- BC Games
Hergott: Think before signing off on settlement
An ICBC settlement follows a predictable pattern, even though the end result is always uncertain.
At some point, the “recovery phase” ends with the injured victim reaching a permanent plateau after pursuing and following all treatment options available and letting “time heal.”
It is at that point when it becomes appropriate to enter into settlement negotiations with the ICBC adjuster.
Often, ICBC has already made an offer during the recovery phase.
Sometimes, there has been more than one offer.
Those initial offers typically represent a small percentage of the fair level of financial compensation that is eventually negotiated.
Once settlement negotiations commence, the amount of back and forth with offers and counter-offers depends on a number of factors, with both sides feeling out how firm the other side is in their settlement position.
In a previous column, published Aug. 26, 2007, I commented about a negotiating tip I had heard “on the street,” that you should not accept ICBC’s first offer.
I countered, tongue in cheek, with: “Don’t accept the insurance company’s fourth offer.” Google “ICBC fourth offer” to see that column.
In a real estate transaction, you hire an agent to assist you with the negotiation, but you put pen to paper when making offers and counter-offers for the purchase or sale of a home.
It is your signature, not that of your real estate agent, that goes on those offers and counter offers.
By contrast, a personal injury claim settlement is reached through communications between your lawyer and the insurance adjuster.
Your lawyer helps you make the final settlement decisions, and follows your instructions, but the actual communication to reach a settlement could be as unofficial as a telephone message from your lawyer: “Your latest offer is accepted.”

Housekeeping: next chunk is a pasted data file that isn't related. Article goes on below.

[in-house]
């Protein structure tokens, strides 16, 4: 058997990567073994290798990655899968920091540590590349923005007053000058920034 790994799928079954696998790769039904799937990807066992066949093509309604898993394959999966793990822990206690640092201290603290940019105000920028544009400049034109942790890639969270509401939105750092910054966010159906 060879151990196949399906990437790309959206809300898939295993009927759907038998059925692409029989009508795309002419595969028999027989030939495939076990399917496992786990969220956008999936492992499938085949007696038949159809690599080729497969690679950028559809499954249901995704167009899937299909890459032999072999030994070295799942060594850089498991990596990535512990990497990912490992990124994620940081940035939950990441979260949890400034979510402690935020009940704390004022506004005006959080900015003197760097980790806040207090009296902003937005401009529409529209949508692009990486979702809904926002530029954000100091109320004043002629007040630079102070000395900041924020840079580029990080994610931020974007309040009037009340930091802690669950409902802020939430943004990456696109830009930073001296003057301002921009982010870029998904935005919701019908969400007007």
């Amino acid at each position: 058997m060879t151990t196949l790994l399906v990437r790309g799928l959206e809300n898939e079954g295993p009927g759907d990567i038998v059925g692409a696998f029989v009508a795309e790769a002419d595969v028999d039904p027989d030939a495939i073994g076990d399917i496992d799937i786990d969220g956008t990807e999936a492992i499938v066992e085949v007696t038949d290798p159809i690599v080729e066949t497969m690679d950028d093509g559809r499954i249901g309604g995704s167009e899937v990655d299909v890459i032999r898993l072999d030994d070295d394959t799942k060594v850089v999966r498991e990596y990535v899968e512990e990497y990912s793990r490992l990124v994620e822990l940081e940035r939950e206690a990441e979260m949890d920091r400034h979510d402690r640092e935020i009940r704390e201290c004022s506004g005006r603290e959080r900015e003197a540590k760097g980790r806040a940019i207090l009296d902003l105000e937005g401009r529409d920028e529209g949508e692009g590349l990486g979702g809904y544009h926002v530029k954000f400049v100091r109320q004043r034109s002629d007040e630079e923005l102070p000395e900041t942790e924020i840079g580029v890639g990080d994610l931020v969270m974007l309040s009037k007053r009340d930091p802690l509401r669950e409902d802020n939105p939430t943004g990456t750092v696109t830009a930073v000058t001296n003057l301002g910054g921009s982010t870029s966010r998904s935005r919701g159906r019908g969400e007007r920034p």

After the settlement is reached, ICBC sends over the settlement funds along with a document called a “Release” containing your formal, written acceptance of the offer.
Your lawyer is unable to release the settlement funds until you have signed the Release.
What happens if you change your mind between the time you instruct your lawyer to accept ICBC’s last offer and the time you are sitting across your lawyer’s desk to sign the Release?
You haven’t signed anything yet. Can you just choose to send back the settlement funds and resume negotiations?
A July 2, 2013, court decision, Gaida v. McLeod dealt with a similar issue.
Mr. Gaida had instructed his lawyer to accept a settlement and that acceptance was communicated to the defence.
Later that night, Mr. Gaida changed his mind.
He says that he had felt pressured when deciding to accept the offer.
His lawyer did what he could to re-open the negotiations but the defence applied to the court to enforce the settlement, and the application was successful.
Quoting from the decision: “A solicitor acting for a party in settlement negotiations acts as the agent of the client, and is presumed to have the authority to bind the client ‘unless the client has limited his authority and the opposing side has knowledge of the limitation…’”
Once the “trigger has been pulled” on a settlement, the deal is done.
Your signature on the Release is a mere formality. Whether or not you choose to sign that Release, your case was settled by that telephone message.
What is the lesson here? One lesson is to avoid making settlement decisions when you feel pressured.
You should have the opportunity to be fully advised by your lawyer and to carefully consider your options.
If you find yourself feeling pressured, wait.
Have the words of that Meatloaf song in your mind, the song in which the young lady “by the dashboard lights” stops the action in full swing and sings, “Stop right there,” demanding her boyfriend’s commitment that he will love her forever.
Like the wise boyfriend, respond with “Let me sleep on it.”.
There is always the chance that an offer will be withdrawn before you have the opportunity to fully consider it, but that occurs only very rarely and I recommend against feeling pressured by that potential.
Only once in my practice do I recall an offer being withdrawn before my client had a full opportunity to consider it.
The case ended up settling at approximately $100,000 more than the withdrawn offer.
Don’t be like the boyfriend in the Meatloaf song who ends up giving into the kind of pressure no man should have to withstand and lives with regret for the rest of his life.
Had I only been there to reassure him that the offer would almost certainly be on the table again the following night.
Another lesson is to realize that when you give a thumbs up to your lawyer, the deal is done. There is no turning back.